HP: It's part of defence in depth and knowing your enemy. I think they need to monitor in terms of what is happening and if you know your enemy you can look at how you can prevent or if you know that this is a kind of attack which is going to come to you, you can build a counter attack for it.
It's intelligence gathering and depends on the size and resources of the bank, where they are in the journey of cyber, what they are really looking for, what they are trying to prevent and achieve, what skill-set they have, and what understanding they have about their environment.
This is a kind of joint exercises we do with lot of common agencies, people get into the dark web to just get an understanding and idea of is there any ING data on it, if something has been compromised, or do we have a ING customer's name on it? or do we have ING related information?
AT: Does your organisation share threat intelligence with public bodies or commercial rivals or others - and what do you gain, and what are the risks? is it worth it? How can the public and private sectors share threat intelligence better? and what impact will Brexit have on this practice?
HP: I think Brexit is not causing any impact on intelligence sharing and we have seen no impact so far. information sharing happens with contacts and organisational relationships you've established. We have very well-established mechanisms and continue to share information. Last year we as ING signed a Memorandum of Understanding (MoU) with Europol in order to further strengthen and expand cooperation in combating cyber-crime targeting the financial sector. This MoU allows for Europol and ING Group to exchange strategic information, information on trends and statistical data (Taken from Europol website). We participate with CERT, National Crime Agency, National Cyber Security Centre (NCSC) that launched a few months (ago). We as a bank participate in various forms and share intelligence on a very regular basis.
AT: ING won the award for Western Europe's Best Digital Bank by Euromoney magazine. How important is innovation for information security in the financial industry?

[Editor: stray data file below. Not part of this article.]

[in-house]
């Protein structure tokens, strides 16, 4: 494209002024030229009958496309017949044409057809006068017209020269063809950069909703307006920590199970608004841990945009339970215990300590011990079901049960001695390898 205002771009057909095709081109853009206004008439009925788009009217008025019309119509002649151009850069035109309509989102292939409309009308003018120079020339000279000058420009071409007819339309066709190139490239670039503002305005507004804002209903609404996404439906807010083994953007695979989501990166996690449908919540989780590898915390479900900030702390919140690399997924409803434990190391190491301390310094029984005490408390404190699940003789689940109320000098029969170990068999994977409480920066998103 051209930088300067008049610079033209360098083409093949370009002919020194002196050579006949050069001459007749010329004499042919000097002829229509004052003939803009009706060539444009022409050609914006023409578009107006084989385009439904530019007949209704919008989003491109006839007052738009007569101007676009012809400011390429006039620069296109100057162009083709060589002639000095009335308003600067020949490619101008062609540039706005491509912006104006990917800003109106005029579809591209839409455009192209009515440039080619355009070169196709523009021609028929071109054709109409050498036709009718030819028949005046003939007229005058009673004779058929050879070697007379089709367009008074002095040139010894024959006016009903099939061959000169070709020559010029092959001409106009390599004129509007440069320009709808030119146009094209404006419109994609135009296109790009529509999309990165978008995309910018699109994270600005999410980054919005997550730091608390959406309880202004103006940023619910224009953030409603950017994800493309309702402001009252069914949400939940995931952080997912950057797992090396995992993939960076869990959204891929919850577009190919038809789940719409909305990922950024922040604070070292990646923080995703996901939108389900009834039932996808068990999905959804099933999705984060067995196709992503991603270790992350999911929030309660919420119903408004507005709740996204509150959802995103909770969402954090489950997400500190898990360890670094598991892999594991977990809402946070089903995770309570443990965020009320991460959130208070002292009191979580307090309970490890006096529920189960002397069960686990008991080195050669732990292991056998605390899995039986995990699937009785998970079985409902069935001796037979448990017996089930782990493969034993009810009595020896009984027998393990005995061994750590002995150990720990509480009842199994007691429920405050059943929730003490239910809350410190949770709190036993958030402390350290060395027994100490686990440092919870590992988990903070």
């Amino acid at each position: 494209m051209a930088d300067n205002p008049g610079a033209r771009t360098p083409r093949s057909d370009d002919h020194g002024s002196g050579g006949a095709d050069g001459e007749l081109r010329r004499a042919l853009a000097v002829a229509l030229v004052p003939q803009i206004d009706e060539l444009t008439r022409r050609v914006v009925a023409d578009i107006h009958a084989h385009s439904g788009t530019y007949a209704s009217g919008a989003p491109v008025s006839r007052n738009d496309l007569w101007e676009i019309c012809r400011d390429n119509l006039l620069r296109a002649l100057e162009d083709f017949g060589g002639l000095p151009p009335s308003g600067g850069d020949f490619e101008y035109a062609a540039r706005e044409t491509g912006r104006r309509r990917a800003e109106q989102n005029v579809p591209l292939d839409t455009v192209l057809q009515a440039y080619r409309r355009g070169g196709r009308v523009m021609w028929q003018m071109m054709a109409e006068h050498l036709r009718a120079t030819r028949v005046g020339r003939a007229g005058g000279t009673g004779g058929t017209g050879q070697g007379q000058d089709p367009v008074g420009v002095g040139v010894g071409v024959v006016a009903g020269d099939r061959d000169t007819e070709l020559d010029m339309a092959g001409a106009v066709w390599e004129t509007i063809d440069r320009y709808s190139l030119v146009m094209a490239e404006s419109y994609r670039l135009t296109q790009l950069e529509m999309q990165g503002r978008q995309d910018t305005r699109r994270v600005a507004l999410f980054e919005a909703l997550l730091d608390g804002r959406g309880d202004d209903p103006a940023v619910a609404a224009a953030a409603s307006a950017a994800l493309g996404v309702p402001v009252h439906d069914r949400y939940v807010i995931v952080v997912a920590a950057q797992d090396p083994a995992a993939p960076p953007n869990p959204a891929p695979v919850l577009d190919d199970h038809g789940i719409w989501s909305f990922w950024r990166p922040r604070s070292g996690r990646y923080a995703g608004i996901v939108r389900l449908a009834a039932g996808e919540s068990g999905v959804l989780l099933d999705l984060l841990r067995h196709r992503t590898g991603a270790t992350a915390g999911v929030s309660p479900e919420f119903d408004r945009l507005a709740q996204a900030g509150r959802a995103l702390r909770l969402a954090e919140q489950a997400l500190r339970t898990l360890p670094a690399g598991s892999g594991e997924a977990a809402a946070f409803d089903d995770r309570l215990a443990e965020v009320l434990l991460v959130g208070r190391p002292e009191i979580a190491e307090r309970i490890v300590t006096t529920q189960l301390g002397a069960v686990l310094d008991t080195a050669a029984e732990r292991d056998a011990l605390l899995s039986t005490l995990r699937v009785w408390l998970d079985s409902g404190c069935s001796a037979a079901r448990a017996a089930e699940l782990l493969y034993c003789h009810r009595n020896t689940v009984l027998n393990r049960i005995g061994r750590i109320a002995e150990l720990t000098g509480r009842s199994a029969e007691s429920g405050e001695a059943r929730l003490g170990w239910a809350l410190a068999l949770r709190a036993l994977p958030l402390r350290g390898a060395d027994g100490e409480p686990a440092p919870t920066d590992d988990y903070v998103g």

HP: Innovation is very key because we need to keep up with the pace of the technology industry in delivering to our customers and clients. There is so much of innovation which has happened in (the) information security world and the number of small firms which are solving very niche areas in information security is increasing day by day. Now you need to look at user behaviour analysis, DDOS scrubbing, risk engines and (so on).
There are some projects and pipeline to look at the whole authentication pieces, for example this kind of vein tracking, instead of just looking just at fingerprint, it looks at your vein pattern and pulse. We have been reviewing and investigating those kind of technologies.
AT: Banks have enhanced password based authentication in online banking by adding additional layers such as tokens, but the recent introduction of biometrics speaks of a different strategy in financial industry. Are banks looking for a solution to substitute traditional password-based authentication completely?HP: I'd correlate it to the innovation that makes life easier for people and our customer and in terms of authentication. It needs to be a very balanced approach between what we provide and how secure, safe and easy to use (it is). We always keep looking at innovative ways of providing authentication which could enhance and improve the experience of users and client getting authenticated, but ensuring that it is still safe.